Share Your Story: Announcing Your Decision to Adopt

We polled our newsletter subscribers, "How did you tell your extended family about your adoption decision?" Here's what some of you said.

A woman plays with her child after sharing her adoption decision with her family

A Family Affair

My husband and I were ready to tell our families about our decision to adopt around Christmas. We spoke to our parents, in person, ahead of time, but we told the rest of the family by way of the gifts we gave them; each family received a copy of the book by Patricia Irwin Johnston, Adoption is a Family Affair! What Relatives and Friends Must Know. They were all excited!
—Angia Macomber

A Change in Plans

My husband and I decided to tell everyone that we had started the adoption process at the family birthday party that my in-laws gave me.

We had planned on telling them after dinner and presents, but my husband apparently had his own idea. The last gift I opened was his. It was a porcelain figurine of a mother bending over a bassinet with a baby in it. I was so touched that I burst into tears. Everyone knew about our infertility issues, so they just looked at my husband like he was crazy for giving this to me and thought I was crying because I was upset. He then broke the news about our adoption plans, and it was a great moment. A surprising one for me, but one I will never forget.
—Carrie Petruska

[Making the Decision to Grow Your Family Through Adoption]

Friends Provided Support

After I signed up for the Los Angeles County Fost/adopt program, I told my circle of friends personally. I would have liked my family’s support, but knew that their opinion would in no way influence my decision. In fact, members of my family disapproved and tried to sabotage my decision. With time, a few have come to understand and accept my choice, but others still don’t. My family of friends recently gathered to celebrate the adoption of my daughter.

Trusting in the Family’s Support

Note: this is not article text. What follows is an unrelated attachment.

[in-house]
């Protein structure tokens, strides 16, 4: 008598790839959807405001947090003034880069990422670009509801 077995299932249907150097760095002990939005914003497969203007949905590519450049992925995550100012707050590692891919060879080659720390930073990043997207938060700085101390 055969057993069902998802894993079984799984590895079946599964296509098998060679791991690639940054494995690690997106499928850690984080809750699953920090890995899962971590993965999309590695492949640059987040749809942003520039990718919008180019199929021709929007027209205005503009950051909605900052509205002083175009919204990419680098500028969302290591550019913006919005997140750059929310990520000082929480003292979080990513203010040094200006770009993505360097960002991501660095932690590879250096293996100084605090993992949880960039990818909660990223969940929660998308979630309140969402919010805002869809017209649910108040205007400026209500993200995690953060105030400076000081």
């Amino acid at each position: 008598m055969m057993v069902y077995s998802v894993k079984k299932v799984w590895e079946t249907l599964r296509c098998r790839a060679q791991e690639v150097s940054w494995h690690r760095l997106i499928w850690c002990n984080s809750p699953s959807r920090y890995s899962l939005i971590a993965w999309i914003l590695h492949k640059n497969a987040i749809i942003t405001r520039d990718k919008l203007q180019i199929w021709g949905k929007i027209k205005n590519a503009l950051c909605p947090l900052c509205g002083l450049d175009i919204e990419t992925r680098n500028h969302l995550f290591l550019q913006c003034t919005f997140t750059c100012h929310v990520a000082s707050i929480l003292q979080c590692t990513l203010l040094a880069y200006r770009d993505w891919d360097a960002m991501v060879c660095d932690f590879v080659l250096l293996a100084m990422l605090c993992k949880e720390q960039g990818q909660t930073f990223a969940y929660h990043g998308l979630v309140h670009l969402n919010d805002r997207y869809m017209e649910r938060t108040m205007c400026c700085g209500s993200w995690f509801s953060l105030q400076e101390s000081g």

Our families were not aware that we were struggling with infertility, so I was anxious about the questions they might ask about our decision to adopt. We were concerned about their reaction, as well, since it was important to us that our child be accepted into our extended families. We waited to share our plans with our extended families and friends until we had had a referral for a child. This was a good decision for us. My husband told our parents and siblings personally and they were all extremely supportive. I should have given them more credit and trusted in their support. However, there were a few who made—and, occasionally, still make—comments and remarks that are unsettling. The comments are not intended to be hurtful; they are simply a result of a lack of understanding.
—An AF Reader

Jumping to Conclusions

We went out to dinner with my parents, brother, and his family. We announced we had good news, and they all immediately assumed I was pregnant, which put a huge damper on the evening. It seemed like a bit of a let down for them to hear that we had decided to adopt our two little boys.

[Announcing Your Decision to Adopt]

We Knew All Along

My husband and I decided a long time ago that, when the time was right to have children, we would pursue adoption. In the ensuing nine years we had many discussions with our extended family members regarding our adoption decision. For the most part, folks were very supportive. Still, many of them had questions—especially concerning open adoption. We ordered subscriptions to Adoptive Families magazine for both of our parents a year before we adopted our son, Akeke. As an only grandchild, he is spoiled rotten and loved to pieces by our extended families. I’m glad we had so many years to prepare our extended family. They had not previously imagined becoming grandparents, aunts, uncles, etc., through adoption, and needed the time, I think, to settle into the idea. They are all, of course, now soooo happy we chose adoption as a way to build the family.
—Jess Thompson


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